Leadership: Just shut the hell up

A little less conversation could lead to a lot more communication.

The chatterbox rebuffs your every attempt at a graceful exit. You smile and nod, tap your toes and check your watch for the third time, but resistance is futile. Whether it’s a long-winded boss or the office gossipmonger, every workplace has its share of people who can’t — or won’t — stop talking. A sense of decorum or a reluctance to make waves may keep beleaguered listeners from piping up, but nobody’s ever anxious to tell the boss to put a sock in it.

You might even be that oblivious blabbermouth, says Mike Staver, author of Do You Know How to Shut Up? And 51 Other Life Lessons That Will Make You Uncomfortable. If you ever catch yourself repeating things, noticing that others aren’t clear about your message, or wandering around in “an abyss of verbiage and have no point,” says Staver, chances are you need to shut up.

Poor communication is commonly identified as a major problem at many organizations, but too often the fault is laid on the listeners, not the speakers, says Ron Crossland, co-author of The Leader’s Voice. Crossland says leaders have to connect emotionally to be effective communicators. If they behave too aloof, any rapport with their employees breaks down. That means they must make a point and read the signals to see whether the listener got the message. “The myth is that people want more communication,” says Crossland. “What they don’t want is more of the same kind. They want better quality communication.”

It’s not hard to do, says Staver. For one thing, never overload the listener with information. Figure out what you want to communicate, stay on point, wrap up the message — for example, by referring to next steps — and ask for feedback. An ego check is certainly in order, too, but nervous talkers frequently natter on to avoid awkward silences, resulting in an even more awkward situation where both parties feel trapped.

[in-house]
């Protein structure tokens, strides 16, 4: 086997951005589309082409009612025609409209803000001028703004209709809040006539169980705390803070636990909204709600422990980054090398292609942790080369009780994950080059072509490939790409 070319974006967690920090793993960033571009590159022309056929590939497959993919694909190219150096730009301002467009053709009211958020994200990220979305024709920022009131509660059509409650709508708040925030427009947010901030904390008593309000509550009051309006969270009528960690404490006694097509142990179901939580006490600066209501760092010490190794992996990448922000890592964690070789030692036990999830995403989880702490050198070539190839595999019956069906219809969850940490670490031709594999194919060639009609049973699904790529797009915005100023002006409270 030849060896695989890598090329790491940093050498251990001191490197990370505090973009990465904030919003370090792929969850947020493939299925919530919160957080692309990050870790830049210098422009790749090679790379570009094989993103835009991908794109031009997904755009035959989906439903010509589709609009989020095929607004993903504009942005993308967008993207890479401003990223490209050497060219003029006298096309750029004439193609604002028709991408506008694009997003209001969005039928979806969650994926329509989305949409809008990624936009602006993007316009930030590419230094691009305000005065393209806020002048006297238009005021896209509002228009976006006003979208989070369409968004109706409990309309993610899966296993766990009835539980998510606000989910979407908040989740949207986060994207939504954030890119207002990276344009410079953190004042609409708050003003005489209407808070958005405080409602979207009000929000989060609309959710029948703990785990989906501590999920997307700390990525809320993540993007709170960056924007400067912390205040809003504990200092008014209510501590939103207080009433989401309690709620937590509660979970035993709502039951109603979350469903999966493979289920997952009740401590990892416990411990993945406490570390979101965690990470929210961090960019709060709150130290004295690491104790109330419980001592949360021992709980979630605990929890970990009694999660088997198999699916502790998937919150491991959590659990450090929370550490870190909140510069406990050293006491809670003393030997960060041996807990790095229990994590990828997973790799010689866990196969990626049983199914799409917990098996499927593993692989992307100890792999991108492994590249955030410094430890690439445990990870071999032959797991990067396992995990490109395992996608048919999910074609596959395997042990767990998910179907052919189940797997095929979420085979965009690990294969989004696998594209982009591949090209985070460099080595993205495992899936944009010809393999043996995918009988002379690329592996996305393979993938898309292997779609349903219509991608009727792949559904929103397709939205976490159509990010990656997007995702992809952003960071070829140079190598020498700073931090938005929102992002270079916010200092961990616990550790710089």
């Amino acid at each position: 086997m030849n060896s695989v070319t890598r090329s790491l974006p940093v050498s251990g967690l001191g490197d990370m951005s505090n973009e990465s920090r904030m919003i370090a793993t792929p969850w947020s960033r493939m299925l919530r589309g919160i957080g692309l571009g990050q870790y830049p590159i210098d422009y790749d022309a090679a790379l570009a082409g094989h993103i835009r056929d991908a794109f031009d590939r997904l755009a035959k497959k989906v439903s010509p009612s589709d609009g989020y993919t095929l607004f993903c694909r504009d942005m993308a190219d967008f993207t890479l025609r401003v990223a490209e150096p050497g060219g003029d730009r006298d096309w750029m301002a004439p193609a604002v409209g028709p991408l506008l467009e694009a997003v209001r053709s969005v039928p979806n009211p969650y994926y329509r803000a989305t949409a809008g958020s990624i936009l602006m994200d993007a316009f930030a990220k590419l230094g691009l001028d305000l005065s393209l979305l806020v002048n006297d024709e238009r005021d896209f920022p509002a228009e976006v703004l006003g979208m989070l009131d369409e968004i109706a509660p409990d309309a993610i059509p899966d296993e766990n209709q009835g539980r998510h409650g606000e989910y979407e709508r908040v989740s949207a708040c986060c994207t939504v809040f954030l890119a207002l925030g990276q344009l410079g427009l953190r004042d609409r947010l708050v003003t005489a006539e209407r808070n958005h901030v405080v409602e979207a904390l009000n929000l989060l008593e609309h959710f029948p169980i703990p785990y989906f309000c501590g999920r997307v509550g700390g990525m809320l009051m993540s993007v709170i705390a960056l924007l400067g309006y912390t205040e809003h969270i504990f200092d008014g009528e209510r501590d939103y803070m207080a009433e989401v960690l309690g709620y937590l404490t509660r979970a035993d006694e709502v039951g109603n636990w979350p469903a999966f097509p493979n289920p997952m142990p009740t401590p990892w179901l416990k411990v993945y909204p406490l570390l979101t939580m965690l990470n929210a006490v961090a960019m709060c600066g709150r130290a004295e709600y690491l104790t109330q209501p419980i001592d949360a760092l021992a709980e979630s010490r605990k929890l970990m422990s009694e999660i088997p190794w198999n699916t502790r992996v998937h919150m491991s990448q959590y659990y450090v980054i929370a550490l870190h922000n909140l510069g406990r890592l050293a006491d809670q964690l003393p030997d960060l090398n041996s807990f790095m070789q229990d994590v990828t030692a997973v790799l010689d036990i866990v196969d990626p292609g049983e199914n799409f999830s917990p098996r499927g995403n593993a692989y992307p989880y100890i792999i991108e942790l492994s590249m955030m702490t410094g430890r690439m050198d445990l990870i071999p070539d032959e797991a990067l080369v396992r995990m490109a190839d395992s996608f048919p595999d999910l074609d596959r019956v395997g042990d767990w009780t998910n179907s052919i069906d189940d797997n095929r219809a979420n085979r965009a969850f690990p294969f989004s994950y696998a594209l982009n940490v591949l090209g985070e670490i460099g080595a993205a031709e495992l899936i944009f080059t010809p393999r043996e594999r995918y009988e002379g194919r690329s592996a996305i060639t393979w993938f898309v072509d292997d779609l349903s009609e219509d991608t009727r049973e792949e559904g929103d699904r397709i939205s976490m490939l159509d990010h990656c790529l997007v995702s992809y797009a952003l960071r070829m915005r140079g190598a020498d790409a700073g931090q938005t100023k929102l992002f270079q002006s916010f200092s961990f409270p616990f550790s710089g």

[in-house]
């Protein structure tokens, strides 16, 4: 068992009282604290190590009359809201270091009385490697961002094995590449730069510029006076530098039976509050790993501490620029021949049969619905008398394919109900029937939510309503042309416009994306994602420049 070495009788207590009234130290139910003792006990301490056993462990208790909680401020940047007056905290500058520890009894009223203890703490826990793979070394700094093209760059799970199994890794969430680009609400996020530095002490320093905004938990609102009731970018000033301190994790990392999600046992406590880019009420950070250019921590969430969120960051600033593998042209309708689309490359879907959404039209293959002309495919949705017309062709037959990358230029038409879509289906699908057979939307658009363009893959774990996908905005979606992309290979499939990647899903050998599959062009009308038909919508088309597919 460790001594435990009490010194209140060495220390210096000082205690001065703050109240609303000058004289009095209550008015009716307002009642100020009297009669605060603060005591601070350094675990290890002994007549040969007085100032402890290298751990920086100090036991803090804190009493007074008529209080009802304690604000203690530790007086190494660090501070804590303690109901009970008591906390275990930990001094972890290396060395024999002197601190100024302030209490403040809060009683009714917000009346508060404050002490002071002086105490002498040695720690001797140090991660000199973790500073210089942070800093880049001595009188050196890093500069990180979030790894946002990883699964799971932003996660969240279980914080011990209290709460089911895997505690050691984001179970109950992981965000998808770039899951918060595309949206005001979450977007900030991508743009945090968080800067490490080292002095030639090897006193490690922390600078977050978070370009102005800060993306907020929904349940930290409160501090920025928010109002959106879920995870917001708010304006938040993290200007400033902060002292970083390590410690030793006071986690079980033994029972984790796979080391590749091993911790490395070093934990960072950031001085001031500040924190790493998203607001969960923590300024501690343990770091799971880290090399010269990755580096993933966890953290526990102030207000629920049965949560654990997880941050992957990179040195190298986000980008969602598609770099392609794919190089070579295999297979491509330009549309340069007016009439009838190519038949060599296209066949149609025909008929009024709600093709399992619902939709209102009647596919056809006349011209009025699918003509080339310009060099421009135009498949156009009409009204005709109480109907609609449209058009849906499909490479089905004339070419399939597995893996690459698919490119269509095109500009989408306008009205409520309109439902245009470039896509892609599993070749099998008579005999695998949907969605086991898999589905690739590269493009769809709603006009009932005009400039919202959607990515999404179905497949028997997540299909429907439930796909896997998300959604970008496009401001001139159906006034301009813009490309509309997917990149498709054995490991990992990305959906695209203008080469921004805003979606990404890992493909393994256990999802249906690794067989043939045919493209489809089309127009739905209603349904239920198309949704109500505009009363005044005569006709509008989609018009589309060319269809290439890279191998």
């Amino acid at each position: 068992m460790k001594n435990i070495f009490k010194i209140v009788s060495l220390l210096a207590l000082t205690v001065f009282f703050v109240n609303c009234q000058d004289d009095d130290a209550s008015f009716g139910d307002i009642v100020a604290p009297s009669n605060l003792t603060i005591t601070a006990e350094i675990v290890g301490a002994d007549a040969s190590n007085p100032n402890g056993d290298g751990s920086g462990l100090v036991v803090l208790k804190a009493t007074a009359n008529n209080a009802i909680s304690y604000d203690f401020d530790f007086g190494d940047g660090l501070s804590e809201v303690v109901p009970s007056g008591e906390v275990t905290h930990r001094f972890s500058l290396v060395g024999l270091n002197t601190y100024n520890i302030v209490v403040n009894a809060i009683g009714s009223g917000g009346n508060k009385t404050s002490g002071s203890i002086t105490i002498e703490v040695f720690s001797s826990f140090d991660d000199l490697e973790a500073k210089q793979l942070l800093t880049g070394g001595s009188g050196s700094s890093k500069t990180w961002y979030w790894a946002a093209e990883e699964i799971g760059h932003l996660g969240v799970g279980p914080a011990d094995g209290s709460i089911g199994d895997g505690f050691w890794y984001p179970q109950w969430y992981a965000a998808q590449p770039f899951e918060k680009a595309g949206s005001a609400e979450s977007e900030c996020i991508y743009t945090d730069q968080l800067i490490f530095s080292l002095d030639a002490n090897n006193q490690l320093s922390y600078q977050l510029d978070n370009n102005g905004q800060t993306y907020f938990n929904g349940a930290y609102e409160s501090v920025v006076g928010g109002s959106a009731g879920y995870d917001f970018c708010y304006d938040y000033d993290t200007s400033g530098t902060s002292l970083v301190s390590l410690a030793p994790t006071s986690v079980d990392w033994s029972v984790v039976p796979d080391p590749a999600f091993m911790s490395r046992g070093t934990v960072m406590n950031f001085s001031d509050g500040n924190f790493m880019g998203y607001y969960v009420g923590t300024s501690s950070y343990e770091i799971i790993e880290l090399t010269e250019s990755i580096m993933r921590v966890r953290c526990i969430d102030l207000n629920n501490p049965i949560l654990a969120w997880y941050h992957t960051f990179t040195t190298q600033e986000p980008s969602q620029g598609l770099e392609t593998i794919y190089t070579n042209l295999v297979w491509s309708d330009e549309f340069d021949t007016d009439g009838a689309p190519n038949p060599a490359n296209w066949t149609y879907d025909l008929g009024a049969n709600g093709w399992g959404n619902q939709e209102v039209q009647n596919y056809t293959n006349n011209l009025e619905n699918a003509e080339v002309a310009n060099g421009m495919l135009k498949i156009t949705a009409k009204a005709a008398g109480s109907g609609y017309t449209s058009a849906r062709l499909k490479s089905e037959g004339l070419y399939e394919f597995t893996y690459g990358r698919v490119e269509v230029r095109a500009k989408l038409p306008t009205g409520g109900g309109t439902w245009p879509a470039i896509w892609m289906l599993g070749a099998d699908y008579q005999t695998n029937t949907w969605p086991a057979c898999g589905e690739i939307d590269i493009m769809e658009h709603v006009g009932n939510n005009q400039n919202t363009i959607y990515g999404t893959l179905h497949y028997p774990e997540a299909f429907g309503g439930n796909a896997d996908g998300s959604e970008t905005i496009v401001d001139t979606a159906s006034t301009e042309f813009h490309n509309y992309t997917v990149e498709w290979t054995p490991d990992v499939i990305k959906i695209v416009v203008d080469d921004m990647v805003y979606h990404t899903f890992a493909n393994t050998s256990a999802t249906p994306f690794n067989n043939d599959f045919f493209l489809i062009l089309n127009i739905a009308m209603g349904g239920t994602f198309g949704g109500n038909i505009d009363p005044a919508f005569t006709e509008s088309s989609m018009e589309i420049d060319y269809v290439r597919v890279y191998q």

Drone on too long, and people start tuning out, even if you have good ideas to contribute. Stop talking when you have nothing more to add and you’ll gradually become comfortable with silence. Silence can be used to your advantage, says Staver, making you a better communicator, and a more powerful negotiator.

Find yourself on the receiving end of an endless monologue? Be direct, but tactful. Staver suggests deftly cutting in to ask for clarification on a specific point. “We’ve been taught that it’s rude to interrupt,” he says. “But if you don’t interrupt, it’s not likely you’ll get a word in.”

Beyond a petty annoyance and a waste of time, a barrage of superfluous words could also be a symptom of muddled thinking. Talking less forces people to express themselves more efficiently, so they have to grasp the heart of their ideas before trying to convey it to others. How does Staver, a professional speaker, walk his talk? “I just try to say more with fewer words.” Enough said.